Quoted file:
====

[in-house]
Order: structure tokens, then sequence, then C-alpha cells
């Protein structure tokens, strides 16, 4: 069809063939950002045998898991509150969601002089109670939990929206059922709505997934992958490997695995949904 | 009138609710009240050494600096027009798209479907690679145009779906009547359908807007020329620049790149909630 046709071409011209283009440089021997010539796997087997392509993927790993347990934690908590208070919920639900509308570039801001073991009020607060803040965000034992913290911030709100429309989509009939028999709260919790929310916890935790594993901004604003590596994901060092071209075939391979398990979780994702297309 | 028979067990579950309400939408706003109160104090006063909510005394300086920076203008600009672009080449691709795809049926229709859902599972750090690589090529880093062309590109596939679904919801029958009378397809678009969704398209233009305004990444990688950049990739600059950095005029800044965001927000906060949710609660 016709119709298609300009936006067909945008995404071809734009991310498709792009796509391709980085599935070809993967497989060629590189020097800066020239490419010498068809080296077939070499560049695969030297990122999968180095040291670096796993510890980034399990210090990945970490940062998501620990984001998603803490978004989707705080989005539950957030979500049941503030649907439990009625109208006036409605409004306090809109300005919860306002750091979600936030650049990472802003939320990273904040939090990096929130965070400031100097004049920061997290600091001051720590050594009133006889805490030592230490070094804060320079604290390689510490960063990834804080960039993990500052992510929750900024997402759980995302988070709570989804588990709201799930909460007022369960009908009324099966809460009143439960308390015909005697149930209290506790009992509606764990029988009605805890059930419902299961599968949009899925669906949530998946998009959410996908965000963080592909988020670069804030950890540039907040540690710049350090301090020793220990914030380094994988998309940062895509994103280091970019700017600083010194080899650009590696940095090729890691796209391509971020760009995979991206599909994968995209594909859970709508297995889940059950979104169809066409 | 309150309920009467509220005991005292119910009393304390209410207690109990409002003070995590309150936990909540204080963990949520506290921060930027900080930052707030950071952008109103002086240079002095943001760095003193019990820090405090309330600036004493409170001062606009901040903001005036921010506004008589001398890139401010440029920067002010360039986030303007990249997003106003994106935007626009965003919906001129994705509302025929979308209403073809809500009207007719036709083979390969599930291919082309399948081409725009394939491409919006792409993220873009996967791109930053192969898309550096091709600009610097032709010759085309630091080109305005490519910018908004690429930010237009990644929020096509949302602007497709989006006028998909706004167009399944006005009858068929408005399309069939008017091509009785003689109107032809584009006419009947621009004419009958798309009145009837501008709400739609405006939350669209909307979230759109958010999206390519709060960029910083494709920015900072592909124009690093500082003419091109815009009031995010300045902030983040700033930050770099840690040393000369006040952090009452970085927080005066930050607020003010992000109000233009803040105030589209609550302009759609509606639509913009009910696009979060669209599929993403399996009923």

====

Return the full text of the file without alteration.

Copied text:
[in-house]
Order: structure tokens, then sequence, then C-alpha cells
């Protein structure tokens, strides 16, 4: 069809063939950002045998898991509150969601002089109670939990929206059922709505997934992958490997695995949904 | 009138609710009240050494600096027009798209479907690679145009779906009547359908807007020329620049790149909630 046709071409011209283009440089021997010539796997087997392509993927790993347990934690908590208070919920639900509308570039801001073991009020607060803040965000034992913290911030709100429309989509009939028999709260919790929310916890935790594993901004604003590596994901060092071209075939391979398990979780994702297309 | 028979067990579950309400939408706003109160104090006063909510005394300086920076203008600009672009080449691709795809049926229709859902599972750090690589090529880093062309590109596939679904919801029958009378397809678009969704398209233009305004990444990688950049990739600059950095005029800044965001927000906060949710609660 016709119709298609300009936006067909945008995404071809734009991310498709792009796509391709980085599935070809993967497989060629590189020097800066020239490419010498068809080296077939070499560049695969030297990122999968180095040291670096796993510890980034399990210090990945970490940062998501620990984001998603803490978004989707705080989005539950957030979500049941503030649907439990009625109208006036409605409004306090809109300005919860306002750091979600936030650049990472802003939320990273904040939090990096929130965070400031100097004049920061997290600091001051720590050594009133006889805490030592230490070094804060320079604290390689510490960063990834804080960039993990500052992510929750900024997402759980995302988070709570989804588990709201799930909460007022369960009908009324099966809460009143439960308390015909005697149930209290506790009992509606764990029988009605805890059930419902299961599968949009899925669906949530998946998009959410996908965000963080592909988020670069804030950890540039907040540690710049350090301090020793220990914030380094994988998309940062895509994103280091970019700017600083010194080899650009590696940095090729890691796209391509971020760009995979991206599909994968995209594909859970709508297995889940059950979104169809066409 | 309150309920009467509220005991005292119910009393304390209410207690109990409002003070995590309150936990909540204080963990949520506290921060930027900080930052707030950071952008109103002086240079002095943001760095003193019990820090405090309330600036004493409170001062606009901040903001005036921010506004008589001398890139401010440029920067002010360039986030303007990249997003106003994106935007626009965003919906001129994705509302025929979308209403073809809500009207007719036709083979390969599930291919082309399948081409725009394939491409919006792409993220873009996967791109930053192969898309550096091709600009610097032709010759085309630091080109305005490519910018908004690429930010237009990644929020096509949302602007497709989006006028998909706004167009399944006005009858068929408005399309069939008017091509009785003689109107032809584009006419009947621009004419009958798309009145009837501008709400739609405006939350669209909307979230759109958010999206390519709060960029910083494709920015900072592909124009690093500082003419091109815009009031995010300045902030983040700033930050770099840690040393000369006040952090009452970085927080005066930050607020003010992000109000233009803040105030589209609550302009759609509606639509913009009910696009979060669209599929993403399996009923």